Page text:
Pro Tip: Pegboard does not have to be installed in full sheets. It can be cut to narrow tall sections, or narrow long sections. This makes it ideal for placement in places that have high access – such as near doors. It also means that it can be installed in 'leftover' spaces that would otherwise go unused.

Dremel on pegboard

In the above photo, two 2" straight pegboard hooks are used to hold a Dremel tool neatly in place and out of the way. The wrench sharing one pegboard hook is used to change tools in the Dremel – and is always close at hand.

Makita on pegboard
Using one large curved pegboard hook, and one 4" straight pegboard hook, this Makita screw gun is held firmly in place. Be creative with pegboard and pegboard hooks and the sky's the limit.

There are many types of heavy duty modular wall shelving available today. This type of shelving has brackets that are attached to the studs, and then the shelves, which are available in different sizes, are attached to the brackets. Many of these shelving units have a shelf capacity of 350 pounds - or more. As of January 2008, you could install such a shelving unit with five 2' x 5' shelves for about $200. That means that you'll turn the original 10 square feet of storage space into 60 square feet of storage space – including the floor under the shelving. That's six times as much space – for more stuff. I prefer the wire rack style of shelves when I install these types of units. If I need solid shelf somewhere on the wire racks, I use 1/8" masonite. The shelves are adjustable height and super strong, so you can put bags of concrete or 5-gallon pails of joint compound onto them.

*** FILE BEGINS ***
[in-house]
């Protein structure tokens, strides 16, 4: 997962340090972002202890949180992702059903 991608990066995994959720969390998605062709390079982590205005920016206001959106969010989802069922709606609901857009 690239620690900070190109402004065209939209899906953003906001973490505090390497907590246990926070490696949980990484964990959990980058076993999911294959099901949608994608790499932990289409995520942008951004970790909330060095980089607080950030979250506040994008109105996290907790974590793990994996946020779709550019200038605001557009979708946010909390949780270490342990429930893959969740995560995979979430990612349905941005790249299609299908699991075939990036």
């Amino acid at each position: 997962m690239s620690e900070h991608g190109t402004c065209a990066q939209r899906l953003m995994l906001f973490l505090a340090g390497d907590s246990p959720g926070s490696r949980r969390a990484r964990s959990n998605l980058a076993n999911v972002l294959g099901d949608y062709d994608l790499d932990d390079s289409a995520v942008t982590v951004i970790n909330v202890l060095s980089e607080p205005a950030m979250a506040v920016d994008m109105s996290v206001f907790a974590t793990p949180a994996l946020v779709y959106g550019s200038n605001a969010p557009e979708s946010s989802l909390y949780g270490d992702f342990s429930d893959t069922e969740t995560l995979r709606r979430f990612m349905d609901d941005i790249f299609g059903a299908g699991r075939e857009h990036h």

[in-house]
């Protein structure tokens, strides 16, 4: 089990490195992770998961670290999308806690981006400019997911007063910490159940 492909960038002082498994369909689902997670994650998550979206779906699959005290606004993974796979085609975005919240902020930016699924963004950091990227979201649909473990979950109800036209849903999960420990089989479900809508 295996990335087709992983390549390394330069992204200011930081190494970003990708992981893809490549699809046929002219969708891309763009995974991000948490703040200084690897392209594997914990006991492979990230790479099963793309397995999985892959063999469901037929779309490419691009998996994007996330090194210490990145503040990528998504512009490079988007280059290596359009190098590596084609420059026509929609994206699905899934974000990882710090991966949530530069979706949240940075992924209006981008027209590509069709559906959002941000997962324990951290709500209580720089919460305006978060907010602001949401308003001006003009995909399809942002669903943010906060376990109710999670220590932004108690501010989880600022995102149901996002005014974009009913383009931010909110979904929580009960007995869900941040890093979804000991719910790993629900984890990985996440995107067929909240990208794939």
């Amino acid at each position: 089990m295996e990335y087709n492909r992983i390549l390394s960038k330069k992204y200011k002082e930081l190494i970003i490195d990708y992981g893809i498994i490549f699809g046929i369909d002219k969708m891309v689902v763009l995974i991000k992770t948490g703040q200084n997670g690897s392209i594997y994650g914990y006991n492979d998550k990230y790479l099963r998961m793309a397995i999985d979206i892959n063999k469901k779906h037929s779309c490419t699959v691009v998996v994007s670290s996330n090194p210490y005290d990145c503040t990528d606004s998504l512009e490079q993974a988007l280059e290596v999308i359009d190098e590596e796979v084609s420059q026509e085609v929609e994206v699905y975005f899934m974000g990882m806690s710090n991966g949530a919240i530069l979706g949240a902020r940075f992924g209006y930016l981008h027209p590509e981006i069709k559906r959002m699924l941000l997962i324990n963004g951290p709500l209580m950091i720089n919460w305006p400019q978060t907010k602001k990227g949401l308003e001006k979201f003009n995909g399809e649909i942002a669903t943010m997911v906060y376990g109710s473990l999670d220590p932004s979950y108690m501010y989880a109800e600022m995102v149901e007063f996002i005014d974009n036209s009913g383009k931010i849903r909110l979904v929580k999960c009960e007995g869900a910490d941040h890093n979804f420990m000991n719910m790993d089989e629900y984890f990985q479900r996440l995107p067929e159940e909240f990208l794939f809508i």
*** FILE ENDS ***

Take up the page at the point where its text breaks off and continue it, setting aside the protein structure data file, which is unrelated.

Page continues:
Pro Tip: Get some various sized 'S' hooks and use them on the wire rack shelves. You can hang all manner of things on these hooks and then hook them onto the sides and fronts of the shelves. They can also be easily moved to other shelves when/if desired.